June 17, 2014 (KHARTOUM) – The International Criminal Court (ICC) prosecutor Fatou Bensouda urged the United Nations Security Council (UNSC) to investigate reports that the UN peacekeeping force in Darfur (UNAMID) deliberately contributed in covering up crimes in the restive region.
- Fatou Bensouda, Prosecutor of the International Criminal Court (ICC), addresses the Security Council’s meeting on Darfur December 13, 2012 (UN Photo)
In reference to US-based Foreign Policy (FP) magazine reports, Bensouda asked the council to authorize a “thorough, independent and public inquiry” probe into allegations that UNAMID being subject to “manipulation” through acts committed "with the intentional effect of covering up crimes committed against civilians and peacekeepers”.
FP obtained confidential internal UN memos from UNAMID ex-spokesperson Aicha ElBasri that asserts how the UN peacekeeping force suppressed negative information on violations that occurred in Darfur by Sudanese government and other parties.
The ICC prosecutor said that the responsibility for the “cover-up” may lie “with a handful of individuals” but warned that it undermines the credibility of the peacekeeping mission.
"UN reports are an important and increasingly unique source of public information about the situation in Darfur, and must be held to the highest standard for the sake of the victims in Darfur” she said.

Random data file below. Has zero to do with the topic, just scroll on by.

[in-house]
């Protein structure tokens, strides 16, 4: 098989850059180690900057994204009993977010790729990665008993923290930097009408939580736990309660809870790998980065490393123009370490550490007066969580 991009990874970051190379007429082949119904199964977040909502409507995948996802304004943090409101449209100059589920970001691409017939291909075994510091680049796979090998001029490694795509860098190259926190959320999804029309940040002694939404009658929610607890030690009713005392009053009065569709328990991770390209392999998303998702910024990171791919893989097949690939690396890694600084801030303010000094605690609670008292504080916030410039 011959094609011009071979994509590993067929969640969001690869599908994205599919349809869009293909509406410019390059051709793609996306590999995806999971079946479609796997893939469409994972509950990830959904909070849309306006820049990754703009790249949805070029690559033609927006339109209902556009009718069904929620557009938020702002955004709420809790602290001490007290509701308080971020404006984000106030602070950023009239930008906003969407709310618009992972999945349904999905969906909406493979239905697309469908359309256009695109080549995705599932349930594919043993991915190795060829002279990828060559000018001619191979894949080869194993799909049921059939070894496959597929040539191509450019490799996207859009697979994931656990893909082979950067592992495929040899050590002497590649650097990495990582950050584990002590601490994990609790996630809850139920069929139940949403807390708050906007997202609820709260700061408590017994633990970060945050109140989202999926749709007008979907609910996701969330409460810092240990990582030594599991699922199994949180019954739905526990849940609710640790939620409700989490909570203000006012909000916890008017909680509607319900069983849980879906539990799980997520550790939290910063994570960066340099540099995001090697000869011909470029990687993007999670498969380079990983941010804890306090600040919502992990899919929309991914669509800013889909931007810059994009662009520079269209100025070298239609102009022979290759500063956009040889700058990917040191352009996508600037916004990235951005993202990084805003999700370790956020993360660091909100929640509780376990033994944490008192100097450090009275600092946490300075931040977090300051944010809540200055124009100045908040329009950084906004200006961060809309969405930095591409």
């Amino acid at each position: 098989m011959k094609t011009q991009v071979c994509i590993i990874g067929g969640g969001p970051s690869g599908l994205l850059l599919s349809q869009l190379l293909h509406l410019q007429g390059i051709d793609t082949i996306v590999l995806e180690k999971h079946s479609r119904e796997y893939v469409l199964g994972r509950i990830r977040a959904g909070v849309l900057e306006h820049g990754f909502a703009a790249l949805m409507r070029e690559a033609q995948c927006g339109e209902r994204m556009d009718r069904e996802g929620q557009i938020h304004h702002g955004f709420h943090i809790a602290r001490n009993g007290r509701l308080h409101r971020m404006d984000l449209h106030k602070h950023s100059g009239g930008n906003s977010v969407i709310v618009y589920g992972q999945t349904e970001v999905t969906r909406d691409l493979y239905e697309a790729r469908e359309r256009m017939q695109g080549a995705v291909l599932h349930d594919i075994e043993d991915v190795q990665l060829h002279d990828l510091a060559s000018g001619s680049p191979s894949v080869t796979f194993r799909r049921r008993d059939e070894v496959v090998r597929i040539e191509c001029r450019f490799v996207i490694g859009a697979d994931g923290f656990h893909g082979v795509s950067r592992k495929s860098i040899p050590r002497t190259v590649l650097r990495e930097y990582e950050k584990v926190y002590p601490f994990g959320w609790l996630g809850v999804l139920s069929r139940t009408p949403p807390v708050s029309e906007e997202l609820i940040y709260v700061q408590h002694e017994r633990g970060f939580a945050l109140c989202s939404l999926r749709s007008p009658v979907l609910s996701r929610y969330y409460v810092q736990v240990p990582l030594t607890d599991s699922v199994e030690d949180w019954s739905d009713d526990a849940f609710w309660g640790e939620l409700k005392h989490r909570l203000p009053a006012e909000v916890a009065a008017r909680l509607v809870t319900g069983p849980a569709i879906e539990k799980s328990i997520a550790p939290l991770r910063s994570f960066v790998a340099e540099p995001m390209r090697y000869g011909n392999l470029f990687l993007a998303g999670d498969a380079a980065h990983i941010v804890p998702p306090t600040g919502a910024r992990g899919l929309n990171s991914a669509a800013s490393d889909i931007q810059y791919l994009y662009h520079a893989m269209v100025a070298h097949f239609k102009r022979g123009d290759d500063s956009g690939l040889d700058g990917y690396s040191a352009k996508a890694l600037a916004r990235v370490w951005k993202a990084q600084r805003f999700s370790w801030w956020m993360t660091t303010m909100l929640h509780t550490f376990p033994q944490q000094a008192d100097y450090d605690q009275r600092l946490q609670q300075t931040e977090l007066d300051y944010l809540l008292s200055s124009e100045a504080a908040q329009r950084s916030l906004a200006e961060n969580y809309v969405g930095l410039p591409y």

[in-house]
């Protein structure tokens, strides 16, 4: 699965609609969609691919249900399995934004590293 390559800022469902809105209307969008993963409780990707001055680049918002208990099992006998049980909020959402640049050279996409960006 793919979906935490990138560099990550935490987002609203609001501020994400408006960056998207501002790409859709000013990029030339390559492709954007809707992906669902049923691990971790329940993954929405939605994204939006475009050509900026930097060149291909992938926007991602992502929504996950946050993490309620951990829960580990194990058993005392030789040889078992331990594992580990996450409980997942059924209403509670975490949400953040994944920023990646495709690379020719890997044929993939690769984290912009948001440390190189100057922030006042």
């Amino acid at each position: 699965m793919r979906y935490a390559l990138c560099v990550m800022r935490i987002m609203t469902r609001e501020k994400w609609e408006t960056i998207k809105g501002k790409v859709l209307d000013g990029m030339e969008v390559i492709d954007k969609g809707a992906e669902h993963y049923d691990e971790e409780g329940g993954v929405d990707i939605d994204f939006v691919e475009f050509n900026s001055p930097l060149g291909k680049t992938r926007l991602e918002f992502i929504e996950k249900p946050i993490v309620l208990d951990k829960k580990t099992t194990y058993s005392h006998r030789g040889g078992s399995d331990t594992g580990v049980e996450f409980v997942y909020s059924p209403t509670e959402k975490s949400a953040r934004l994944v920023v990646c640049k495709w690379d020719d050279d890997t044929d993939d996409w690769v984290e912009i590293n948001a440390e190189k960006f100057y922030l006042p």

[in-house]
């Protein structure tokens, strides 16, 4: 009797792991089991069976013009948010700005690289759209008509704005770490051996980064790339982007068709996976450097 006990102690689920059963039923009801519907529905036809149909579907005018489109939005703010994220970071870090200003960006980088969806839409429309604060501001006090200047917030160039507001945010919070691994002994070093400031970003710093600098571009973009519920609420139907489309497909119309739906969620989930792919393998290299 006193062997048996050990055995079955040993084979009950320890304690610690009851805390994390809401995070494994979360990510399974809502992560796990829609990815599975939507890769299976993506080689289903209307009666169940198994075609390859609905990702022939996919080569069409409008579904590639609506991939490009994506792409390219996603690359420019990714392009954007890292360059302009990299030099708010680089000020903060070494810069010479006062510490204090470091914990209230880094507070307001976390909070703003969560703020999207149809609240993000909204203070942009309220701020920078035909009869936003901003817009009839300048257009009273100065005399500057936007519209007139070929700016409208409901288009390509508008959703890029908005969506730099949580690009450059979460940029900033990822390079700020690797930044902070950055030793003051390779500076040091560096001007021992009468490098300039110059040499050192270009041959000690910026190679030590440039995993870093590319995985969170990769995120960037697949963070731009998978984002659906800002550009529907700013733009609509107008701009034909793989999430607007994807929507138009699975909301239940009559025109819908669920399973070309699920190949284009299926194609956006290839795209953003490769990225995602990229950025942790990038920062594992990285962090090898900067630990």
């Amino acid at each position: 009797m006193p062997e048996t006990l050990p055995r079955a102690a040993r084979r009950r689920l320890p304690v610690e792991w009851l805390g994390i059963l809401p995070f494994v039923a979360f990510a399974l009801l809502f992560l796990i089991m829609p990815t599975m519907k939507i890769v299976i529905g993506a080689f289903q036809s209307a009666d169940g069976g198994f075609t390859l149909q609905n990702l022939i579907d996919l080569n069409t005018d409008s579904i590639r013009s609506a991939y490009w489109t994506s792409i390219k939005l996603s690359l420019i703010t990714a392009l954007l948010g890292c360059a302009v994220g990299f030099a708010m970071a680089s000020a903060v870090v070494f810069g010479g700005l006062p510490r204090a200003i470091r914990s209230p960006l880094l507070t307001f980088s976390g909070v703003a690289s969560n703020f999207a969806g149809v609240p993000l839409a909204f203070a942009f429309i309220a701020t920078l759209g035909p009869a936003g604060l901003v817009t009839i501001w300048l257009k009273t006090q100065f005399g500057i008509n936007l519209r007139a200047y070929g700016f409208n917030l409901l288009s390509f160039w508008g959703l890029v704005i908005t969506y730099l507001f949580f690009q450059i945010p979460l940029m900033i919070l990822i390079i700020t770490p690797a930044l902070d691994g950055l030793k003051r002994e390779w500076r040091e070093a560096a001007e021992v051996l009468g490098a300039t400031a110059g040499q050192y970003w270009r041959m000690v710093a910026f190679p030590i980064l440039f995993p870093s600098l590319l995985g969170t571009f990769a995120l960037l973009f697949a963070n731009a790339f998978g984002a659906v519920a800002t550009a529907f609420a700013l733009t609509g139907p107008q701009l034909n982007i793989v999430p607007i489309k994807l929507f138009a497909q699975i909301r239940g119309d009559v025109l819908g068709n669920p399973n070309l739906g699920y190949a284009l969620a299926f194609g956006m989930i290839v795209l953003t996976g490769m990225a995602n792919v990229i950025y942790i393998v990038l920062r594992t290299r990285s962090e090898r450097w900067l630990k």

“Victims in Darfur and the peacekeepers who have sacrificed their lives deserve better. We all do,” Bensouda added.
Some members of the council expressed support for a formal query while others expressed concern without backing it.
The Australian deputy Permanent Representative Philippa King stressed that “accurate information is obviously essential to future accountability processes and to ensure informed Council deliberations”.
“This includes information from UNAMID, of course, so we therefore support the Prosecutor’s call for a thorough, independent and transparent inquiry into allegations that information about crimes committed against civilians and peacekeepers may have been withheld” King said.
The Rwandan deputy UN ambassador Oliver Nduhungirehe expressed hope that UNAMID and DPKO “will provide clarification” on these allegations.
The UK said it welcomed the UNAMID strategic review of last February and looking forward to its full implementation but did not back the inquiry call.
The United States, the largest financial contributor to UNAMID, made no mention of the allegations nor expressed a position on the probe call.
UNAMID deployed to Sudan’s western Darfur region in 2008 as the largest and most expensive peacekeeping operation in the world, employing more than 25,000 military, police and civilian staff.
The agency’s core mandate is to provide protection to Darfuri civilians and facilitate the delivery of humanitarian assistance.
Over 16,000 UNAMID peacekeepers are currently based in Darfur, where conflict broke in 2003 after mostly non-Arab fighters took up arms against the Sudanese government.